The Cultural Triangle, located to the North East of Colombo is a tourist hotspot. There are three ancient cities within in it, Anuradhapura, Polonurawa and Sigiriya, all of which are of significant importance in Sri Lankan history. With so much to do we booked 4 nights in Dambulla which is considered a bit of a hub for accessing each of the attractions. However, despite our best intentions of exploring all three cities, we only managed Sigiriya. Why? Tourists = Money and we’re backpacking… quite simply, we couldn’t afford it.
So with the help of our hotel, Sundaras Resort and Spa, we booked a day trip to Sigiriya which included a sunrise hike of Pidurangala, which provides fantastic views of Sigiriya itself.
The day started at the ungodly time of 4:45am and with a ride in a jeep that induced a panic attack (the roof came undone at around 90mph and nearly smacked me so hard it would of knocked me out… luckily I ducked just in time). It wasn’t the best start to a morning I’ve had but my spirits were quickly lifted again as we entered the car park and there were a number of cute dogs snoozing.
Now, the thing about Sri Lanka is they like to charge tourists for practically everything whilst Sri Lankan residents can enjoy the same attractions for free. It’s something that we’re struggling to see the fairness in especially as the “Foreigner Rates” as they call them are extremely expensive in some places but at the same time, the economy is trying to rebuild itself after years of civil war and therefore it’s difficult to argue with really. Anyway, as we reached the base of Pidurangala we were greeted with a 500 LKR entrance fee. Classic us being totally unprepared for anything, didn’t have any cash on us (we also forgot to take water…), a lovely German doctor saved us the embarrassment and kindly paid until we could get to an ATM after the hike.
So we began the ascent and it was tough. I had been consciously trying to improve my cardio fitness before coming away and I thought I had done well… turns out I had not and my scarlet red face showed it. The climb started with steps which allowed us to reach a mini summit where a lying down Buddha was carved into the rock. The real summit required what can only be described as a scramble up the rock face and then an army crawl underneath a large boulder. Difficult but so bloody worth it. The sunrise over the dramatic landscape was incredible. I’d always wanted to do a sunrise hike and it was such a beautiful moment to sit with George in complete serenity and enjoy the earth waking up.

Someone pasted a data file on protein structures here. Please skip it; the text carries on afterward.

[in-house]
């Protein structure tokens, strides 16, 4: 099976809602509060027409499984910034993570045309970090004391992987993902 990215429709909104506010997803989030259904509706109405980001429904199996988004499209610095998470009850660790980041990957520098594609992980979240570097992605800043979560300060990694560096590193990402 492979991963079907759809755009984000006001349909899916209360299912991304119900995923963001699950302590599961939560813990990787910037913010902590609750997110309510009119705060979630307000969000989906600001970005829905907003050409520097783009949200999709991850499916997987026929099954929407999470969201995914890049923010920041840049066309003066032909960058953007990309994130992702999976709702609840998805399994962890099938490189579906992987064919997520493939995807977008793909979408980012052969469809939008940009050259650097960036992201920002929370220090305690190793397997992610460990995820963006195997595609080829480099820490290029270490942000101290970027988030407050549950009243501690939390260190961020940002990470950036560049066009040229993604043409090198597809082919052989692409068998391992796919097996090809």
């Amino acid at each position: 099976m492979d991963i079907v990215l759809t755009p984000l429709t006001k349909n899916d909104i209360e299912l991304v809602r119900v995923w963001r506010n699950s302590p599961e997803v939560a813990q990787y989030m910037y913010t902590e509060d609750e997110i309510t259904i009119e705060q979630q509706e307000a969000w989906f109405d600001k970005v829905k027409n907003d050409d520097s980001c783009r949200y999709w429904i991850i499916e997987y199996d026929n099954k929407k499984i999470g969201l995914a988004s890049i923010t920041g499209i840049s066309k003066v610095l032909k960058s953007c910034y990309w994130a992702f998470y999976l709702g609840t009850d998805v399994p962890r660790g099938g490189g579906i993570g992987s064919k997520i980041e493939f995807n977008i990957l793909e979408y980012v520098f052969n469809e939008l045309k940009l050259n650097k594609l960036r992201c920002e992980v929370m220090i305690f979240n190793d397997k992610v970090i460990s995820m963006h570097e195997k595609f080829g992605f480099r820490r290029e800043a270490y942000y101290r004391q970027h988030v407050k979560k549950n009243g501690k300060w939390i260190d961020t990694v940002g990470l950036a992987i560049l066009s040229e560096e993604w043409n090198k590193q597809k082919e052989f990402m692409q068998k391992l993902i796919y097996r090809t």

We made our descent and at this point we didn’t think we were capable of climbing the 1,500 steps at Sigiriya as well however after a delicious breakfast looking out at the rock and several back and forth conversations, we thought why the hell not. Perhaps we’ll never come to Sri Lanka again so why miss out? Even if it did cost us an arm and a leg in travellers budget to get in (USD$30 each not including transport)
Standing at a height of 200 metres, George was not overly confident that his fear of heights would allow him to reach the top however after a pleasant stroll through the King’s Gardens and climbing a spiral staircase built into the rock to see wall paintings from the 8th century, the final ascent was a piece of cake.
You start at the Lions Paws, which is a sight to behold in itself. Carved into the rock, the original structure also include a lions head that you entered through using the main staircase. I can only imagine the size of it from seeing how large the paws were! Another slightly dodgy iron staircase and we had reached the top. The sense of achievement flooded over us. We’d climbed two huge rocks all before lunch time.
The views from the top were incredible and the idea that a full palace was built a top this incredible stand alone rock was difficult to comprehend especially as all that remained was brick blueprints of what was. A fortress of solitude high above the emerald green forests below.
Nearly 14,000 steps and 124 floors climbed by 11am, we made our final descent of the day past snake charmers and families of monkeys. Looking back, I think this day may have been my favourite of the trip so far. It was 100% worth the early wake up call, the near death experience and the close to cardio arrest and I would recommend it to anyone visiting Sri Lanka.